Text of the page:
More in detail, the two tables exhibit financial information related to the newly acquired hotels. Table 3 presents revenues as monetary amounts with reference to year 2011 and 2012 and SG & A costs with reference to year 2011. Table 4 presents revenues as percentage change from year 2011 to 2012. In both tables, the first ten rows exhibit increasing revenues, whereas the last ten rows exhibit decreasing revenues. Participants in the monetary amount condition

Table 1. Learning table in the monetary amounts condition with the “SG & A 2012” column different among degrees of cost asymmetry.

The first ten rows exhibit increasing revenues, whereas the last ten rows exhibit decreasing revenues.

received the data presented in Table 3, whereas participants in the percentage condition received the data presented in Table 4. The only notable difference with the learning table is that the column containing the costs forecasts for 2012 (or the expected percentage variation in the percentage condition) is blank. Thus, participants had to fill in the last column of Table 3 or Table 4. The learning table is always present on the screen together with the judgment table consistently with the availability of past data in companies.

The data used in the learning dataset and in the judgment dataset were drawn from a normal distribution with a given mean and standard deviation. In particular, revenues for 2011 were drawn from a normal with mean 5 million and standard deviation 1,250,000. Then I generated a set of percentages with mean 20 and standard deviation 10 to compute realistic growth or declines for the revenues of 2012 starting from the amounts 2011. I forced a positive sign on ten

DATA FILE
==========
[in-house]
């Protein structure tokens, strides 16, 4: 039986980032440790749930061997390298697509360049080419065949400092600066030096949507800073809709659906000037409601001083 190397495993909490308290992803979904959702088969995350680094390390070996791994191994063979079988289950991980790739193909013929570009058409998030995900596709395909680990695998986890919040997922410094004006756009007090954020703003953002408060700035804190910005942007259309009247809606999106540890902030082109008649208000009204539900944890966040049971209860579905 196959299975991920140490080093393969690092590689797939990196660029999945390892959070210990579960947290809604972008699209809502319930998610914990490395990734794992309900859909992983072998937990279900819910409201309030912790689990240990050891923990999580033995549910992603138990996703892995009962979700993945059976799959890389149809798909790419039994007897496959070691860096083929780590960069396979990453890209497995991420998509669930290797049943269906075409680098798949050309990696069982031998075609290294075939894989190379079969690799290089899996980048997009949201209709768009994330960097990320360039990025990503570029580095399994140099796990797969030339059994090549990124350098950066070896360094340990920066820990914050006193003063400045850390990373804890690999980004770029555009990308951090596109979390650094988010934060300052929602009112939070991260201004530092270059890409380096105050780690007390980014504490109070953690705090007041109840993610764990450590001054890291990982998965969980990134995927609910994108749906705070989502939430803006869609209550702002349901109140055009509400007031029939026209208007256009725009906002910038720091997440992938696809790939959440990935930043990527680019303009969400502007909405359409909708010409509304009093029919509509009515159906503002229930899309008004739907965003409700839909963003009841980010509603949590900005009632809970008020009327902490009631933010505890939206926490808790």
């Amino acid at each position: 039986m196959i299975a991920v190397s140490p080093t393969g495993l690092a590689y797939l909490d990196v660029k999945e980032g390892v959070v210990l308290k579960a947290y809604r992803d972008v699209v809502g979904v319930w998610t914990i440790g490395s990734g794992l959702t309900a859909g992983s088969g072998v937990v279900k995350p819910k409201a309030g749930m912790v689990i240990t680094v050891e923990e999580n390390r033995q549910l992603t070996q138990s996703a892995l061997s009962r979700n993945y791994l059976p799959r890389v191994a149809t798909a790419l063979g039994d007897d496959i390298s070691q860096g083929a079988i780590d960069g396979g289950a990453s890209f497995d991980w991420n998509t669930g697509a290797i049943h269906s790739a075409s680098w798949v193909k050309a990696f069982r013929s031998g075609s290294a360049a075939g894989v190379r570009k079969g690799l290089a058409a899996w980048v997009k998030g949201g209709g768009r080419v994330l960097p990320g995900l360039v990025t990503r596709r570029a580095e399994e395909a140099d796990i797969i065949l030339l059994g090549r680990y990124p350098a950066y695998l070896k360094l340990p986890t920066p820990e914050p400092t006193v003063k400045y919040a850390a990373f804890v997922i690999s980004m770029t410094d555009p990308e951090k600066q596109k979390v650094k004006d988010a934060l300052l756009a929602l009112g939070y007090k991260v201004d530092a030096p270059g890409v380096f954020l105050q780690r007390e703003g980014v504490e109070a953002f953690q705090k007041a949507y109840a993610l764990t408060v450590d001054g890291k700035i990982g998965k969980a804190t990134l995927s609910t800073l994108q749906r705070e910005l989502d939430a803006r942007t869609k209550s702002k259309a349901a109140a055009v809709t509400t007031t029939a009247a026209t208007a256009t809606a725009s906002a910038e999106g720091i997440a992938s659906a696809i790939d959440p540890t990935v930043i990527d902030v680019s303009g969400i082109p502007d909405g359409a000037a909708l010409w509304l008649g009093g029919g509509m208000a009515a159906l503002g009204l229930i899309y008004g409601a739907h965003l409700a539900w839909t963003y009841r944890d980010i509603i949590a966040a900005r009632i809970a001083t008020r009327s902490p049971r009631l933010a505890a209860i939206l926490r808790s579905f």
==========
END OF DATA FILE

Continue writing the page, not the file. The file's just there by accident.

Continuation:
Table 2. Learning table in the percentage condition with the “Δ SG & A” column different among degrees of cost asymmetry.

The first ten rows exhibit increasing revenues, whereas the last ten rows exhibit decreasing revenues.

values and a negative sign on the other ten in order to have a balanced dataset and to avoid possible biases. Finally, to compute realistic costs for 2011 I generated another set of percentages with mean 30 and standard deviation 1 to be applied to the revenues 2011. The costs for 2012 in the learning dataset are manipulated manually in order to obtain the three degrees of asymmetry. In particular the increasing cases are the same across conditions, whereas the decreasing cases differ because of a coefficient.